Bookmark and Share

Notice: On March 31, it was announced that Statalist is moving from an email list to a forum. The old list will shut down at the end of May, and its replacement, statalist.org is already up and running.


[Date Prev][Date Next][Thread Prev][Thread Next][Date Index][Thread Index]

Re: st: Date: Wed, 22 Sep 2010 08:37:30 +1000


From   Steve Samuels <sjsamuels@gmail.com>
To   statalist@hsphsun2.harvard.edu
Subject   Re: st: Date: Wed, 22 Sep 2010 08:37:30 +1000
Date   Tue, 21 Sep 2010 18:47:04 -0400

Why don't you resend this with an informative subject, rather than
simply replying to the digest.  You are much more likely to get an
answer.


Steve

On Tue, Sep 21, 2010 at 6:37 PM, John Morton
<john.morton@optusnet.com.au> wrote:
> Hi,
>
> I am seeking advice on analysis of a time series dataset in Stata. The same
> site was visited irregularly 30 times over 3 years (median interval between
> visits 35 days, range 18 to 68 days). At each visit, usually 5 tadpoles (but
> sometimes 6 or 9) were sampled (numbers were limited because this is an
> endangered species). Different tadpoles were sampled at each visit. Each
> tadpole was tested and categorised as test positive or test negative.
> Apparent prevalences were 1.00 at about half of the visits and 0.00 at about
> 25% of visits.
>
> The researcher’s question is whether prevalence varies by month (ie Jan,
> Feb, Mar etc) or by season.
>
> The features of this data that seem important are that the errors would be
> expected to be serially correlation over time, the dependent variable is
> binary, prevalences of 0 and 1 were common, the very small number of
> tadpoles sampled at each visit, and these are not panel data (ie different
> tadpoles were sampled at each visit).
>
> I have done some exploratory modelling treating prevalence as a continuous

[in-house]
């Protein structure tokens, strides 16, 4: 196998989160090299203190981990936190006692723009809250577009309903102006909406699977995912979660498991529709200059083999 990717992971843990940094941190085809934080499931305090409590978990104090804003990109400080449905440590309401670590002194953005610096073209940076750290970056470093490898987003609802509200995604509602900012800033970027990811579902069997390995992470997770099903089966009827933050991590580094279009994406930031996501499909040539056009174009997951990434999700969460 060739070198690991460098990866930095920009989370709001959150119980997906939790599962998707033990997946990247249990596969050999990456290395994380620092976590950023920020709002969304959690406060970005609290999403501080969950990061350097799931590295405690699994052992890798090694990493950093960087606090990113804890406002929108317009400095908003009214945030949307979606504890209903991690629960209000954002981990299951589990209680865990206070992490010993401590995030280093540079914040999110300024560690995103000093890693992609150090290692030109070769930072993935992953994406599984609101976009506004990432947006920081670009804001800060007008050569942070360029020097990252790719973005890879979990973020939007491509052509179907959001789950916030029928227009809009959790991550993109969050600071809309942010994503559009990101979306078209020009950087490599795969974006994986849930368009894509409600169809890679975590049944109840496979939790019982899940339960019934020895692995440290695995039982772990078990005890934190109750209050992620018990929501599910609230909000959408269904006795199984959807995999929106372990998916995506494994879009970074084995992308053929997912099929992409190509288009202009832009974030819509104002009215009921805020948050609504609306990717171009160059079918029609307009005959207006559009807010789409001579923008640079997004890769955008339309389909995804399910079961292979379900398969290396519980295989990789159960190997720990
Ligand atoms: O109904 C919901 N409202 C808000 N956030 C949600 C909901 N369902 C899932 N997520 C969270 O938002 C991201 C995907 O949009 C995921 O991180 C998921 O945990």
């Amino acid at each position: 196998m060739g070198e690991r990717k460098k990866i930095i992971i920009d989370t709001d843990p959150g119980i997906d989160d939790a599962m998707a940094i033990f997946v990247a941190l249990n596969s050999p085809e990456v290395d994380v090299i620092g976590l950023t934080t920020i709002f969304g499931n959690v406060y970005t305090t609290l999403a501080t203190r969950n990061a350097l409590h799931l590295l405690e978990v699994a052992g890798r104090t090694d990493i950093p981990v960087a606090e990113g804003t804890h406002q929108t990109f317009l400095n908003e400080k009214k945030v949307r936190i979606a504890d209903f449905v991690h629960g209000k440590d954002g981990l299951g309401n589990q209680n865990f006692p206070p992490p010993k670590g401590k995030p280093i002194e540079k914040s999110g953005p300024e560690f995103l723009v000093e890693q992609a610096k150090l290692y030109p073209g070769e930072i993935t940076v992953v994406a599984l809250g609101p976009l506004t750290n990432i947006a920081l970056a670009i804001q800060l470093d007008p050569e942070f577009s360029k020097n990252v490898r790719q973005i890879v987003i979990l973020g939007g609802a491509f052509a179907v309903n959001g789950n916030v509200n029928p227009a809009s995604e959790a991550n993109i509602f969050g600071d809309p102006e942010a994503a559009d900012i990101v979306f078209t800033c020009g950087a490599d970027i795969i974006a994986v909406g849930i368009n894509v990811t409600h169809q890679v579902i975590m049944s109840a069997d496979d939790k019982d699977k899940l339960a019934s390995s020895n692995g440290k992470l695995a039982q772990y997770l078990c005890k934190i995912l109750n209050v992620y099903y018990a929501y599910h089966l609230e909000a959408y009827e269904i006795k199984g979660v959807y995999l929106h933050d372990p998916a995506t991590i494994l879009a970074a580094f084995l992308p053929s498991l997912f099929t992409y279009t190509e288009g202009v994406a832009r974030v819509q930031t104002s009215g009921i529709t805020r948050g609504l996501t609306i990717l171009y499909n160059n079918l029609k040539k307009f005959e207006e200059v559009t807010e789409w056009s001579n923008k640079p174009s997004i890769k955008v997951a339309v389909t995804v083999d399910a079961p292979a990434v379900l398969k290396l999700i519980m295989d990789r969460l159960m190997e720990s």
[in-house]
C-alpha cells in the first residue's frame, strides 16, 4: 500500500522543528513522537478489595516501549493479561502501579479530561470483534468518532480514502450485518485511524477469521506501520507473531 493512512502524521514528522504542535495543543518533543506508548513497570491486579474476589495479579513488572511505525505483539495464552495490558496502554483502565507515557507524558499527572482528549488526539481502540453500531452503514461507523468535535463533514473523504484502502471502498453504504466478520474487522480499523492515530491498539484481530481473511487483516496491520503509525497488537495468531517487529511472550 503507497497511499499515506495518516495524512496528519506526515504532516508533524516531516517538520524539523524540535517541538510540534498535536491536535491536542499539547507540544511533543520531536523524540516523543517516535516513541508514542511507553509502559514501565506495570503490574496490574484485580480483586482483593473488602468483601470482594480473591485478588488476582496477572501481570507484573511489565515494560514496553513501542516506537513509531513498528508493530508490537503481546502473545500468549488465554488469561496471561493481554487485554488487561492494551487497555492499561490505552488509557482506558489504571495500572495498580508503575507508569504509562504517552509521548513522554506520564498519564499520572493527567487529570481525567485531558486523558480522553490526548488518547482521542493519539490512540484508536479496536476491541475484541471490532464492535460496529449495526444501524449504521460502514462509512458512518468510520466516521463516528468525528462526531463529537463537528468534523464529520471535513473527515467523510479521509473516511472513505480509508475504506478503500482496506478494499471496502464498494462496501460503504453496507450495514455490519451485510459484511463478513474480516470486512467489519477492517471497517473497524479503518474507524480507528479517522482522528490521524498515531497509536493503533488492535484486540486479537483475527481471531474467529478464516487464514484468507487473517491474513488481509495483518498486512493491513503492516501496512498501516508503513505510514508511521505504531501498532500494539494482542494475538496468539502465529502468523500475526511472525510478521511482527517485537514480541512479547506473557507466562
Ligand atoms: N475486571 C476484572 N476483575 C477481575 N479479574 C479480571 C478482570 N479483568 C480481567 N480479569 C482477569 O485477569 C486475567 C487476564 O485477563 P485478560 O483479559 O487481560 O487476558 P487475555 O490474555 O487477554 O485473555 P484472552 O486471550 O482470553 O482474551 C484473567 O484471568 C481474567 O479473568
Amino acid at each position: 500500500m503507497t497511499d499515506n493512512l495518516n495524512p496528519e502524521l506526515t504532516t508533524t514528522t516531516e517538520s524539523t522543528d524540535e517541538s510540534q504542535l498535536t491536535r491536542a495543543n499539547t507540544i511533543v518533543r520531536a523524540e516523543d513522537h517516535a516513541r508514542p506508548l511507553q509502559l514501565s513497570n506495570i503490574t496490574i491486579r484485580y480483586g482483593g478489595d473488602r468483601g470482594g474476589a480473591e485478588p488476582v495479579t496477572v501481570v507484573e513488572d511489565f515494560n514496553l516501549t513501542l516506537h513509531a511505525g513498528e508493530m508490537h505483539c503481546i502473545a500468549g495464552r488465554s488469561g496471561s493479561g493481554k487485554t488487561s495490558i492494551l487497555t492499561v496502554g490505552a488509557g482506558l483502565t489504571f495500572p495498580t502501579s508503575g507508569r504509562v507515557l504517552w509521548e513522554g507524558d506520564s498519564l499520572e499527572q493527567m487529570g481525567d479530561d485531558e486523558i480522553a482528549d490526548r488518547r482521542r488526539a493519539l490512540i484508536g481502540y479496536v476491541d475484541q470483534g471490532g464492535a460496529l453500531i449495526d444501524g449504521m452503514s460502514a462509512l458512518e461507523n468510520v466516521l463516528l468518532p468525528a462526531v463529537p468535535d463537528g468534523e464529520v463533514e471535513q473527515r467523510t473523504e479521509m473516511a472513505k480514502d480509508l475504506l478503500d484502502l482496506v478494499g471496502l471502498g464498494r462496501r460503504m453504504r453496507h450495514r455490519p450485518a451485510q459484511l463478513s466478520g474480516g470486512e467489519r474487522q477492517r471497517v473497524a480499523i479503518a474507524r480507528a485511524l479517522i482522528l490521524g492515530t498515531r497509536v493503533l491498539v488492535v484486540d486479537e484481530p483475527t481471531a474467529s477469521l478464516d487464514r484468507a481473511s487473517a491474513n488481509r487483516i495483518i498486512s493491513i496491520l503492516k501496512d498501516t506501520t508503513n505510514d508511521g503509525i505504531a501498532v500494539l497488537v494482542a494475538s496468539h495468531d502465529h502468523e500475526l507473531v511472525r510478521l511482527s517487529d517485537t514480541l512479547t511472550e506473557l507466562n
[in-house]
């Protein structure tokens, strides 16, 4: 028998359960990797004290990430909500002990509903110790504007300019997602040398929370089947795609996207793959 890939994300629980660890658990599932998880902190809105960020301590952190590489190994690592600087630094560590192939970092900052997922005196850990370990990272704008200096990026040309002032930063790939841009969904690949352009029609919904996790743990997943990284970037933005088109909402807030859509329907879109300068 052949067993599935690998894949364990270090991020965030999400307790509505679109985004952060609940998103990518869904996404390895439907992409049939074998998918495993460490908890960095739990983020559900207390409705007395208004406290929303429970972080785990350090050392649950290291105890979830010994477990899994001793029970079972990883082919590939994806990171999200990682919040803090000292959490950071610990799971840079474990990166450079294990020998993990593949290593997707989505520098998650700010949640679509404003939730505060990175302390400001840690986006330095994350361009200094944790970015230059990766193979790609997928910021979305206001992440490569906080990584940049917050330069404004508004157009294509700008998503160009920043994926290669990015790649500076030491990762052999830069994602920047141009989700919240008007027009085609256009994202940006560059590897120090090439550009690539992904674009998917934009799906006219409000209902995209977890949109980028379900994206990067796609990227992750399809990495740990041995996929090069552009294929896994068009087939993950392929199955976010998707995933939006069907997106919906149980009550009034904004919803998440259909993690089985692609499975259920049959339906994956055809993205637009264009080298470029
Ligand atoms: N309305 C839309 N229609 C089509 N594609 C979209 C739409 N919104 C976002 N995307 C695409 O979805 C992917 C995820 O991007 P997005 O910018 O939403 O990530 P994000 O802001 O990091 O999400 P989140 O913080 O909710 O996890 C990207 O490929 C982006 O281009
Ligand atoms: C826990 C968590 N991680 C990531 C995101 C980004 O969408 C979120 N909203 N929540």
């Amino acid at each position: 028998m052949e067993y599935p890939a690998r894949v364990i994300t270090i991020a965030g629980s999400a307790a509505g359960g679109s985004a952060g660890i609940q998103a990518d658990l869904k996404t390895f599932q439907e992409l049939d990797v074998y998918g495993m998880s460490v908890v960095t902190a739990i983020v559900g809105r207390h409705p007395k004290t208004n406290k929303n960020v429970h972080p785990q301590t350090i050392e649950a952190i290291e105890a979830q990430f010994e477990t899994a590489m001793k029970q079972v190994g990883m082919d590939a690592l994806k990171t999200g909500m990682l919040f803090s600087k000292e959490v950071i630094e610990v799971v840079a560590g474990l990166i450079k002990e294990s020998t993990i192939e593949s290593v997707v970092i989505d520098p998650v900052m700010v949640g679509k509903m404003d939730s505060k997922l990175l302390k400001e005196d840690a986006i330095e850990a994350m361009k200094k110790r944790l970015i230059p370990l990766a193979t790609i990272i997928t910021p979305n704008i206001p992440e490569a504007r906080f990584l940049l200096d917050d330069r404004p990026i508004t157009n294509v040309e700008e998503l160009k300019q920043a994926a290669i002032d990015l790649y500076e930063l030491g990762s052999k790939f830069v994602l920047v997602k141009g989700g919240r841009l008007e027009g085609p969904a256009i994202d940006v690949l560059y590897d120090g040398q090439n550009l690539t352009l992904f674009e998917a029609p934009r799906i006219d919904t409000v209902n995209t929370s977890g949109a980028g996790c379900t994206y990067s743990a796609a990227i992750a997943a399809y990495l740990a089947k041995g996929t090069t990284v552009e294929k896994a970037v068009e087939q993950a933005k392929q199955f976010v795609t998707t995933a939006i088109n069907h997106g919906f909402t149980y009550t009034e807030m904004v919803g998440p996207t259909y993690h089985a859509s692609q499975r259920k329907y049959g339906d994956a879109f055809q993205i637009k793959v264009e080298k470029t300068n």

> dependent variable (using -regress-) after declaring the data to be
> time-series data (with sequential visit number rather than day number as the
> time variable, using -tsset-). With a null model, tests for serial
> correlation (Durbin-Watson test (-estat dwatson-), Durbin’s alternative (h)
> test (-estat durbinalt-),Breush-Godfrey test ( -estat bgodfrey,lag(6)-),
> Portmaneau (Q) test (-wntestq-) and the autocorrelogram (-ac-)(all from Baum
> 2006) indicate serial correlation. In contrast, after fitting month as a
> fixed effect, these tests do not support rejecting the null hypothesis that
> no serial correlation exists. However treating prevalence (a proportion) as
> a continuous dependent variable (using -regress-) is inappropriate.
>
> Any suggestions on approaches to answer the research question would be much
> appreciated.
>
> Many thanks for any help.
>
> John
>
> ***************************************************************
> Dr John Morton BVSc (Hons) PhD MACVSc (Veterinary Epidemiology)
> Veterinary Epidemiological Consultant
> Jemora Pty Ltd
> PO Box 2277
> Geelong 3220
> Victoria Australia
> Ph:  +61 (0)3 52 982 082
> Mob: 0407 092 558
> Email: john.morton@optusnet.com.au
> ***************************************************************
>
>
>
> *
> *   For searches and help try:
> *   http://www.stata.com/help.cgi?search
> *   http://www.stata.com/support/statalist/faq
> *   http://www.ats.ucla.edu/stat/stata/
>

*
*   For searches and help try:
*   http://www.stata.com/help.cgi?search
*   http://www.stata.com/support/statalist/faq
*   http://www.ats.ucla.edu/stat/stata/


© Copyright 1996–2014 StataCorp LP   |   Terms of use   |   Privacy   |   Contact us   |   Site index